Which, today, is the face someone makes when he or she is about to hear
people talk about their organic diet without being asked.
Their thinking was that, due to a woman's unique inability to competently work any kind of device with moving parts, or really maintain basic human motor function without fainting onto a strategically positioned couch, the complicated task of keeping balance on a bicycle while, at the same time, trying to work the pedals would wreak havoc on her dainty posture, and the stress of it would permanently disfigure her face. The horrors of bicycle face included lady cyclists developing pale complexions, tight lips, dark shadows around the eyes, and a permanently weary expression, owing to the intense concentration required just to stay alive.
Some more egalitarian medical practitioners tried to reform the bicycle design, such as the position of the handlebars, in an attempt to make them more accessible to women without transforming them into hideous trolls, but others recommended that you simply didn't let your woman near the bicycles if you wanted to remain able to look at her in daylight.
TongRo Images/TongRo Images/Getty Images
Aieee! Begone, foul beast!
And, in case your lady simply insisted on maintaining her quaint, aesthetically dangerous hobby, newspapers ran columns of advice for women to enjoy their velocipedes to minimal negative effect -- advice such as "don't scream if you see a cow" and "try not to ask every man you see what he thinks of your bloomers." Man, you have to admit, misogyny in the 1800s could be kind of adorable ... like a really stupid kitten.
But, even this paled in comparison to the fact that ...
It Was Claimed That Traveling by Train Could Disintegrate People
In the 1820s, humanity's pipe dream of traveling vast distances in a cramped, heavily polluting sardine tin on wheels was realized with the invention of the steam locomotive. It is impossible to overstate how huge this was -- the ability to travel and/or move goods at a speed faster than a pack animal trotting changed everything. Plus, you suddenly could visit faraway places, without worrying about getting bogged down in the prairie and having to eat your fellow passengers.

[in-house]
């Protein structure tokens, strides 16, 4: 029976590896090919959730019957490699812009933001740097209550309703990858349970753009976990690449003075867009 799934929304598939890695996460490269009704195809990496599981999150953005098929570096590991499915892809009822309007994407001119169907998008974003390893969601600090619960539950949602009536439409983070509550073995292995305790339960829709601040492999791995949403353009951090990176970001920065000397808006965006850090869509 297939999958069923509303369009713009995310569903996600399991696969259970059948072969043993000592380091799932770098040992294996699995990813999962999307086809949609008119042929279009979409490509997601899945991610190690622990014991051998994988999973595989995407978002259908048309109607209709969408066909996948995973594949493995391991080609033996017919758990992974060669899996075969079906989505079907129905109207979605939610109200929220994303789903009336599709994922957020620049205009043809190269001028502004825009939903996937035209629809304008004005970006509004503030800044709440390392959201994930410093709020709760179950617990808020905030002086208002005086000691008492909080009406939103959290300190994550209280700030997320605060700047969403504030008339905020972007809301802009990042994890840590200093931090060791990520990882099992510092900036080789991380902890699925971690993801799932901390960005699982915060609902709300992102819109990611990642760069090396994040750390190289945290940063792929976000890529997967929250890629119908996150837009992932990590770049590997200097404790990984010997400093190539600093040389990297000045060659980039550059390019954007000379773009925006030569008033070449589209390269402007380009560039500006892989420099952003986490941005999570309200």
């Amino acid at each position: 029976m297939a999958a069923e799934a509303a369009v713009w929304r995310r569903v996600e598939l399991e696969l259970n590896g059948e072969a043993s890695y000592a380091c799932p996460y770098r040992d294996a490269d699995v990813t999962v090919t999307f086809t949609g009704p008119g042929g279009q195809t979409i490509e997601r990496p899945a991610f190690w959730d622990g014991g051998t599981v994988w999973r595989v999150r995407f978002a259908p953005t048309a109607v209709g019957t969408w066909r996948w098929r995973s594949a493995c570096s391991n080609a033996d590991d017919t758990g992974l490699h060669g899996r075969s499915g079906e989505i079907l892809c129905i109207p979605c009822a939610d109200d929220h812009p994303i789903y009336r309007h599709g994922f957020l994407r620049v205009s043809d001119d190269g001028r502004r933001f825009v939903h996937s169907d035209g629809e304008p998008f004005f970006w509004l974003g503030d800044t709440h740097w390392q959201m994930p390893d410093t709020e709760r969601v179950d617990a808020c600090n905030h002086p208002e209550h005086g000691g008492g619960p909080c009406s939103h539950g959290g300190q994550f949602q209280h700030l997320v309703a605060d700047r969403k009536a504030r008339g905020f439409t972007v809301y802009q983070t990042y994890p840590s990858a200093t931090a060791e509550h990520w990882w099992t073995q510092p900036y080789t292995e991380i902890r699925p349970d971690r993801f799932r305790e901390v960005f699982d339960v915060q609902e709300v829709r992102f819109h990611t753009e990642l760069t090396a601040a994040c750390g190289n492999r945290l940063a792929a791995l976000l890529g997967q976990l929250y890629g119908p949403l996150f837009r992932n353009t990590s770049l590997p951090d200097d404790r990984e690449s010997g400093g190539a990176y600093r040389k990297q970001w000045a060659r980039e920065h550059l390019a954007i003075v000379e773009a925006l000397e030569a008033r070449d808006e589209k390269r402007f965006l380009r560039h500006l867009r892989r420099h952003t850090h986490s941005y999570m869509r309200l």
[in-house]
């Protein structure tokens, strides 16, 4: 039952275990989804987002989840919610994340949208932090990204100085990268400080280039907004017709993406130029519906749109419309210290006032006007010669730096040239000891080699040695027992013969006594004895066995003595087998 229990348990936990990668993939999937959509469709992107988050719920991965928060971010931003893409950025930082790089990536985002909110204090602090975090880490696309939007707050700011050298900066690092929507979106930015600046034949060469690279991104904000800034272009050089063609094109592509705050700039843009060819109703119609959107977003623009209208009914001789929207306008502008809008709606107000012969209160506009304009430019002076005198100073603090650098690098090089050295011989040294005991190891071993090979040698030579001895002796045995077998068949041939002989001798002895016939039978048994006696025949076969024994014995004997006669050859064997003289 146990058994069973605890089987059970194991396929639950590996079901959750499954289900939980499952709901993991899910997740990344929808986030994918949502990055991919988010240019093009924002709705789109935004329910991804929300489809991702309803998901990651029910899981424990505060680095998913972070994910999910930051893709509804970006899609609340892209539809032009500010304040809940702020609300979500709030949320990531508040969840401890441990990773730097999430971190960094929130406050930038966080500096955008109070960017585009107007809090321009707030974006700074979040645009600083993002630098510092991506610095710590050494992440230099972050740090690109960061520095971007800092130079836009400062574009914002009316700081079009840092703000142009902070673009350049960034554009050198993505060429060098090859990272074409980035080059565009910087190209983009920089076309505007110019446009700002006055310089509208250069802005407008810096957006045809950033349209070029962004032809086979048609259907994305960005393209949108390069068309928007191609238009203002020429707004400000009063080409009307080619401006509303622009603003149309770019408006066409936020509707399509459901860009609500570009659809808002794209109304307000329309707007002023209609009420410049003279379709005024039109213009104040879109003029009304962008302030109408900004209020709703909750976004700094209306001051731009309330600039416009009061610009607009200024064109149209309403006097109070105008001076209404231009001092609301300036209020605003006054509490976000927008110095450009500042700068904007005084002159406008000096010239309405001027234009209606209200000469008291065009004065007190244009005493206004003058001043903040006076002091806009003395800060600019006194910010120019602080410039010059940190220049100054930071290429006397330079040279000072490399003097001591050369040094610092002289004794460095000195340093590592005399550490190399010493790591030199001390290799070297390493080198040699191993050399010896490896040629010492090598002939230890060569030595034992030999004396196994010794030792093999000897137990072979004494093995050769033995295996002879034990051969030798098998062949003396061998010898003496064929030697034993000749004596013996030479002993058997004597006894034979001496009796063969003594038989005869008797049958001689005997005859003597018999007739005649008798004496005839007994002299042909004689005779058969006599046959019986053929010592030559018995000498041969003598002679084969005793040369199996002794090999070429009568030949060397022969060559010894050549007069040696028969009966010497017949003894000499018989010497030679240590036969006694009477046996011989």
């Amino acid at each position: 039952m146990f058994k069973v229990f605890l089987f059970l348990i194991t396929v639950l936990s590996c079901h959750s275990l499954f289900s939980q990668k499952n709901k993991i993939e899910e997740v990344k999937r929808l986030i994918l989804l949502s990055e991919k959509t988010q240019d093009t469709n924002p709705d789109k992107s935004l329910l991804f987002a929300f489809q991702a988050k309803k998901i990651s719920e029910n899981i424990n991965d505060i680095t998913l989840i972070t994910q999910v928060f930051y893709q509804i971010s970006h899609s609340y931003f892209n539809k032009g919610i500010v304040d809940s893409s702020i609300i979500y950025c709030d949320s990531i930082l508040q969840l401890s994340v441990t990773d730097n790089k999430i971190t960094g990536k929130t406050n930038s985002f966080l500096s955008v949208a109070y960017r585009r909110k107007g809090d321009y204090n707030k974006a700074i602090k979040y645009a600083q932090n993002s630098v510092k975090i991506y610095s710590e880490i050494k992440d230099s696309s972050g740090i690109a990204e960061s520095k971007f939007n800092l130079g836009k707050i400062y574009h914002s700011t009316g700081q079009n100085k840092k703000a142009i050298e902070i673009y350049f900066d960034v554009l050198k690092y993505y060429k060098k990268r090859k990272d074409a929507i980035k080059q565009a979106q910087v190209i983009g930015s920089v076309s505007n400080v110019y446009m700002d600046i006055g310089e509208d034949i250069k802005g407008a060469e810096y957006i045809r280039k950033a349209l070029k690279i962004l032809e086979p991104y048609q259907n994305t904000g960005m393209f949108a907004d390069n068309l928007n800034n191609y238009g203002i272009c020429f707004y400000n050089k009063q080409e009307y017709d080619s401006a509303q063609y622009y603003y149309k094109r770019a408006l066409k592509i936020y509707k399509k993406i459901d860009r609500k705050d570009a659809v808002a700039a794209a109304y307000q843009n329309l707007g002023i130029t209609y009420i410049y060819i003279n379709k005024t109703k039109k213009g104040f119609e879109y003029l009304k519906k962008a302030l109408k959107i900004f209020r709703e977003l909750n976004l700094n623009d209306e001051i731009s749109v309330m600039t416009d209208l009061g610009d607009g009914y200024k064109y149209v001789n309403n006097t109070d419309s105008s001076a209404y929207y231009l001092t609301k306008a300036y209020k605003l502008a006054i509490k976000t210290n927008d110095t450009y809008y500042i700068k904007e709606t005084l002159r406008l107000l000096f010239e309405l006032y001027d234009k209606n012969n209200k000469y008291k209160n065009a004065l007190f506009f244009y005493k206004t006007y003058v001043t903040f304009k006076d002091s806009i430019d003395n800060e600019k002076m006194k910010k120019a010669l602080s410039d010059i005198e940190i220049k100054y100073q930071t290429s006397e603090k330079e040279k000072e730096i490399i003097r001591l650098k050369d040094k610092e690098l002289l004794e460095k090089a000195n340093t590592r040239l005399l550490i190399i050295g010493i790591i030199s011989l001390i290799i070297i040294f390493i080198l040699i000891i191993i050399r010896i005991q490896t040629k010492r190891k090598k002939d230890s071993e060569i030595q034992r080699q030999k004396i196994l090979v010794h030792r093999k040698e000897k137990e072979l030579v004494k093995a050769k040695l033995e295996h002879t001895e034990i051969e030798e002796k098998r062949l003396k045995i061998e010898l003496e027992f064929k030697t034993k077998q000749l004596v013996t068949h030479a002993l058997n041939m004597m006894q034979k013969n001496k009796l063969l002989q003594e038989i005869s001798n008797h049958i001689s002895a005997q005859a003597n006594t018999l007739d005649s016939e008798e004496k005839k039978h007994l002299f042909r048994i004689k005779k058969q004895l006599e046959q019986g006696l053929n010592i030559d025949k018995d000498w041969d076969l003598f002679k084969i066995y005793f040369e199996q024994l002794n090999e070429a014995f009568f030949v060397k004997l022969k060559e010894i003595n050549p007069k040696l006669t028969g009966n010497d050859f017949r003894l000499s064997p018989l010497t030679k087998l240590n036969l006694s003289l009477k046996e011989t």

Not everyone was thrilled, however. Specifically, people were worried about the effects that traveling at blistering, unfathomable speeds of up to 20 mph would have on the frail human body. Anti-train propagandists warned that climbing aboard one of these death traps could, at worst, cause the human body to disintegrate under the stress of traveling at speeds that, these days, would make you want to pull a gun on the car in front of you. It was feared that men would asphyxiate, and women would suffer a more violent death due to their more fragile assembly.
View Stock/View Stock/Getty Images
That's not steam; that's the fine mist of human bodies.
In fact, there were even concerns that merely witnessing a vehicle traveling at a school-zone pace would damage the environment and reduce people to madness. The fear was that a train moving at more than 20 mph across the landscape would blight crops, cause milk to curdle in cows' udders, and even induce a form of insanity they called "delirium furiosum." It was actually recommended that six-foot barriers be erected alongside tracks to protect people from seeing the trains, lest it have a similar effect on them to gazing into the eyes of one of Lovecraft's Great Old Ones.
DAJ/amana images/Getty Images
"May the gods pity the man who, in his callousness, can remain sane after gazing upon this terrible visage!"
Oh, how quickly times change -- by 1896, people were so comfortable with the idea that they were staging massive train crashes for their own amusement. OK, so maybe they went a bit too far in the opposite direction there.
For more ridiculous things people lost their shit over, check out The 6 Most Insane Moral Panics in American History and The 5 Most Embarrassing Things Angry Mobs Have Rioted Over.
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